Rainbow Shark. Really cool freshwater fish, but I suggest only putting it in 20+ gallon tanks with semi-aggressive tank mates. Fishometer: 8
Dwarf gourami can do fine in a small tank, but their bigger cousins should be avoided unless you have the space to care for them properly. Gourami are large, aggressive fish with complex behaviors, and a pair should be kept in no tank smaller than 55 gallons. They may be colorful and attractive, but if you add them to your small tank you'll get more than you bargained for.
Give your tank a makeover. Dominant cichlids stake out certain territories. If a fish dares enter that area, he's quickly chased out and sometimes physically disciplined. Switching around the placement of your decorations and larger plants changes up the territories, and the dominant cichlid will usually no longer aggressively patrol the same area. He will, of course, find different areas in time, but the makeover reduces aggression temporarily. Don't change up your tank any more than every two months or you may stress out your fish.
[HD] Epic Aggressive Fish Tank! - YouTube
My new aggressive fish tank with predatory fish! - YouTube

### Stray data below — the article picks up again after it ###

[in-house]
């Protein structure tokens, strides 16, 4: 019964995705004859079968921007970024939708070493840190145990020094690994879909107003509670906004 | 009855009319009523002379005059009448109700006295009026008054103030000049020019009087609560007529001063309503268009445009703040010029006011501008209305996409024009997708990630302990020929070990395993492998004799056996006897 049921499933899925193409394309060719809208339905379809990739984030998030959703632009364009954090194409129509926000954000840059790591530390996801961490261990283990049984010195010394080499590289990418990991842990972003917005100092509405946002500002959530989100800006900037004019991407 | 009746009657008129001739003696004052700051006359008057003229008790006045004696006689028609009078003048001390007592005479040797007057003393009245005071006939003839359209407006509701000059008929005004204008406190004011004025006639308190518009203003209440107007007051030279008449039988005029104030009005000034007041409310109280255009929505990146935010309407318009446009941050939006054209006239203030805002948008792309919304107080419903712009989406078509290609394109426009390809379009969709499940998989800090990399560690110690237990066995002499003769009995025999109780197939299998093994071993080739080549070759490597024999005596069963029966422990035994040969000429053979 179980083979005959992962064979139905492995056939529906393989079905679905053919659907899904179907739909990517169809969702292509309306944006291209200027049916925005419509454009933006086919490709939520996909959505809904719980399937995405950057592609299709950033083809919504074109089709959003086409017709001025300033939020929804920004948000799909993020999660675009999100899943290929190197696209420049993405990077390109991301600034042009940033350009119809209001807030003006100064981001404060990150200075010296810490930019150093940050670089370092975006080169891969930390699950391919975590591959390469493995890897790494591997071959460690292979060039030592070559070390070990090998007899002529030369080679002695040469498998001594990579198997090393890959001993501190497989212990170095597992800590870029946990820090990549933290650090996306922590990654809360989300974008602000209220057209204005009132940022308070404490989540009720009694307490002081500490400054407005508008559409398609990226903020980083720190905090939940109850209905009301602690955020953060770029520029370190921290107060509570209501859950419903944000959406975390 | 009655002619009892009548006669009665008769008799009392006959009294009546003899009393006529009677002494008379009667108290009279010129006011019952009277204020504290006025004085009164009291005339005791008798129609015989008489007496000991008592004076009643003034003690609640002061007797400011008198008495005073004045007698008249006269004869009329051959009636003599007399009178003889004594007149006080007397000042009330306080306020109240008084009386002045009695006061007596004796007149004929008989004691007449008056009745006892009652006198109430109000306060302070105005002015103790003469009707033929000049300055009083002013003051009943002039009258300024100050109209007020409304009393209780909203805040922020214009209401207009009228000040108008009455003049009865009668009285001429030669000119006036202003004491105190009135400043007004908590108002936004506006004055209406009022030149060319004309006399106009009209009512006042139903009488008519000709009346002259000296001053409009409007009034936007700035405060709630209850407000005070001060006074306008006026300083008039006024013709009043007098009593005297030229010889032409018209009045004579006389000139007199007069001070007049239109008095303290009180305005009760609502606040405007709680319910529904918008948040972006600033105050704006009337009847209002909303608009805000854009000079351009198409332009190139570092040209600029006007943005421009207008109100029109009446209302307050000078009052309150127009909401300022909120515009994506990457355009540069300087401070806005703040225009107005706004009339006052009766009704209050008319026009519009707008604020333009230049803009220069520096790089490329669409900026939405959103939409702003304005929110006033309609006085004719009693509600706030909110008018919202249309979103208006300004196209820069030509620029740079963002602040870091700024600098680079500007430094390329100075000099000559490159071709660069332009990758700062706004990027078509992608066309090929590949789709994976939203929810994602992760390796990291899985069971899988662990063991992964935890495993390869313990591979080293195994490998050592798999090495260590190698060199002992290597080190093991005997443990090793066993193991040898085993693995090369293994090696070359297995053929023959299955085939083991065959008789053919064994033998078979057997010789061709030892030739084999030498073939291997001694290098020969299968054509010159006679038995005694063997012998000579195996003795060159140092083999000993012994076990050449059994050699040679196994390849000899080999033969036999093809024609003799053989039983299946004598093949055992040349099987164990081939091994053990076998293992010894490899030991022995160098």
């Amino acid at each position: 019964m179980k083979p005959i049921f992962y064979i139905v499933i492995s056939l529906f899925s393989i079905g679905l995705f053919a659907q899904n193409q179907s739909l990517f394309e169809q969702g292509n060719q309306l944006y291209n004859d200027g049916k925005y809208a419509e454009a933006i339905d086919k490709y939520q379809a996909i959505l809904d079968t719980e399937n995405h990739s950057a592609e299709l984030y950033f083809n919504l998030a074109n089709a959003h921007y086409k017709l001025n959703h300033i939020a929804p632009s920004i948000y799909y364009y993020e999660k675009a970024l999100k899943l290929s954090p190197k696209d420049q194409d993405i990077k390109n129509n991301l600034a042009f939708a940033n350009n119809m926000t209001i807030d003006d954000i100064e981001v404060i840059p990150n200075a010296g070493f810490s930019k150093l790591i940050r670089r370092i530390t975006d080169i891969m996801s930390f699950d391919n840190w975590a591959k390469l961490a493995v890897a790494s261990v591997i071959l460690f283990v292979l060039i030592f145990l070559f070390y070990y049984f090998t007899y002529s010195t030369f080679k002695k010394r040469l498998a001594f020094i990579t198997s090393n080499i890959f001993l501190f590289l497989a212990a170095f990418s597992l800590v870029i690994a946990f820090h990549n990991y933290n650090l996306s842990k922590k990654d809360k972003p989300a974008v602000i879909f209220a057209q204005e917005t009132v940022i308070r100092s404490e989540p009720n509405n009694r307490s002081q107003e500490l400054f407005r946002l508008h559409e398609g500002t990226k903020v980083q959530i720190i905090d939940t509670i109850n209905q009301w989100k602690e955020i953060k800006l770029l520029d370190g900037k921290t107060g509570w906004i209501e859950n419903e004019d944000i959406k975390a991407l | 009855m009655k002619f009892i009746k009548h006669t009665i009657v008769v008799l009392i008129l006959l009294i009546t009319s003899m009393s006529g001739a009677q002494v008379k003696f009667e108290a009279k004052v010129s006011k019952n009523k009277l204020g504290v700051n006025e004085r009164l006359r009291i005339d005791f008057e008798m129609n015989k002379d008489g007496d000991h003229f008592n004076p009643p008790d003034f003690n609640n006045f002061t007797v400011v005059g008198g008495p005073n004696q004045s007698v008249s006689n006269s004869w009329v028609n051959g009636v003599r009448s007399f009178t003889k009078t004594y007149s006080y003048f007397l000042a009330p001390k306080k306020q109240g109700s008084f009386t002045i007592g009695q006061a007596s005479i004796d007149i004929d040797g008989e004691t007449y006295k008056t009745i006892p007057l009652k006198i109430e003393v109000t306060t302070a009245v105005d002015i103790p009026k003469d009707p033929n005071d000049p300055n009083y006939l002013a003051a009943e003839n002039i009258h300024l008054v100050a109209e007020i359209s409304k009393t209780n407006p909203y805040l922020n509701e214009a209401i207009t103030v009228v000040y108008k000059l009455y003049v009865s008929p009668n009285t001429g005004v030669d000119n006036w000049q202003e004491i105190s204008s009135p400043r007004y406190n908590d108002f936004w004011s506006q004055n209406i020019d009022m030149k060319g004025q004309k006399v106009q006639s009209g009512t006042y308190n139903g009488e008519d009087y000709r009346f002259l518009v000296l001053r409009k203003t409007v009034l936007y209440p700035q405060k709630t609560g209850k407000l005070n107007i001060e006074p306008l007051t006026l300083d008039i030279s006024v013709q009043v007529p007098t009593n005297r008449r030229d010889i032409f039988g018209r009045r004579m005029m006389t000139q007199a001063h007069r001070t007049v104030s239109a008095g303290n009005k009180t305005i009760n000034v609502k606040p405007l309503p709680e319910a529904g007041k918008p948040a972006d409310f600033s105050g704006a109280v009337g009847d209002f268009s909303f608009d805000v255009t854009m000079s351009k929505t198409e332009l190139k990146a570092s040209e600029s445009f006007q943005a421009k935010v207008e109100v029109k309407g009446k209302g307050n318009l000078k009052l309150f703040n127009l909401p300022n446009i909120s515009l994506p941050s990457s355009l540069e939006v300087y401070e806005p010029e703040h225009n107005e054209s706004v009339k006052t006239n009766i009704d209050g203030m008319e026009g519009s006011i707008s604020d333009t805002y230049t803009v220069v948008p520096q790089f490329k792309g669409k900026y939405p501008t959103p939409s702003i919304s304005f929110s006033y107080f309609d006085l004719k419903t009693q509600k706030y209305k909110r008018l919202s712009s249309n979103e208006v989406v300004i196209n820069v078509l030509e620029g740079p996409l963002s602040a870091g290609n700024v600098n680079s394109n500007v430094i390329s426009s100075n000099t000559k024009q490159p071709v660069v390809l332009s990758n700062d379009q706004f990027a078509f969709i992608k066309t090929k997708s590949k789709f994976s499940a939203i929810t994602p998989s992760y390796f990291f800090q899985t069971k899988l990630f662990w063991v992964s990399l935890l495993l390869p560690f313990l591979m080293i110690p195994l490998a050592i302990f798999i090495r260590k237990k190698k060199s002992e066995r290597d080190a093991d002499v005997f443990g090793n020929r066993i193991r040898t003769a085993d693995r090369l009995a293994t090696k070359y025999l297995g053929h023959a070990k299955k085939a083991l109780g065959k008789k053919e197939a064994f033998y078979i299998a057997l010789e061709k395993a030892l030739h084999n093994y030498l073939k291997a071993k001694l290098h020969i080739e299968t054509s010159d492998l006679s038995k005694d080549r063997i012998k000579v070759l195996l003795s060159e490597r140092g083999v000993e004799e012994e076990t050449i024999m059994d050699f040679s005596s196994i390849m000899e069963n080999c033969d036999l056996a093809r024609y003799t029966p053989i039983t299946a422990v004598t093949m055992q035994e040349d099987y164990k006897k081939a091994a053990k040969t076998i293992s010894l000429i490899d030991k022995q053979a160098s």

It is very important to know which fish species are aggressive and how to avoid disastrous combinations of keeping fish in the same tank resulting in the death of multiple fish.Yes Chinese algae eaters are very aggressive and can live with oscars, convicts, frontosa, red devil Cichlids, Texas Cichlids, you name it. When they get big they are very tough and mean fish that will kill non aggressive tank mates and eat them. They are catfish.Aggressive freshwater fish may receive a poor reputation by some people due to a bad experience, prejudice, or not enough knowledge about fish behavior, requirements, and suitable tank mates.A step up from community species are semi-aggressive species of fish. These fish are typically a little larger and they have a higher tendency toward fin-nipping or general aggression. Semi-aggressive fish can be kept in community tanks as long as you only keep one male of each species and as long as you provide plenty of hiding places for your fish in case the semi-aggressive fish starts to bully them.I agree that these are excellent fish but they are very fast growers and a 10 gallon tank is not suitable for the common pleco. They can reach up to 18 inches in size. If you want to get one and you have a smaller tank just be prepared to get them into a larger tank when the time comes. Or try to get a bristlenose pleco which should only grow to about 5 inches or so. Also, although we've experienced it, we've heard reports of them becoming aggressive towards their tank mates. All that we have kept have always been very peaceful.If you plan to add any semi-aggressive or aggressive species of fish to your tank, do not start with them. If you add your aggressive fish to the tank first, they may come to view the entire tank as their territory and any fish added later may be regarded as invaders. Start with the most peaceful species of fish and give them time to get used to the tank before you add the next species. This ensures that each species will be able to establish its own territory.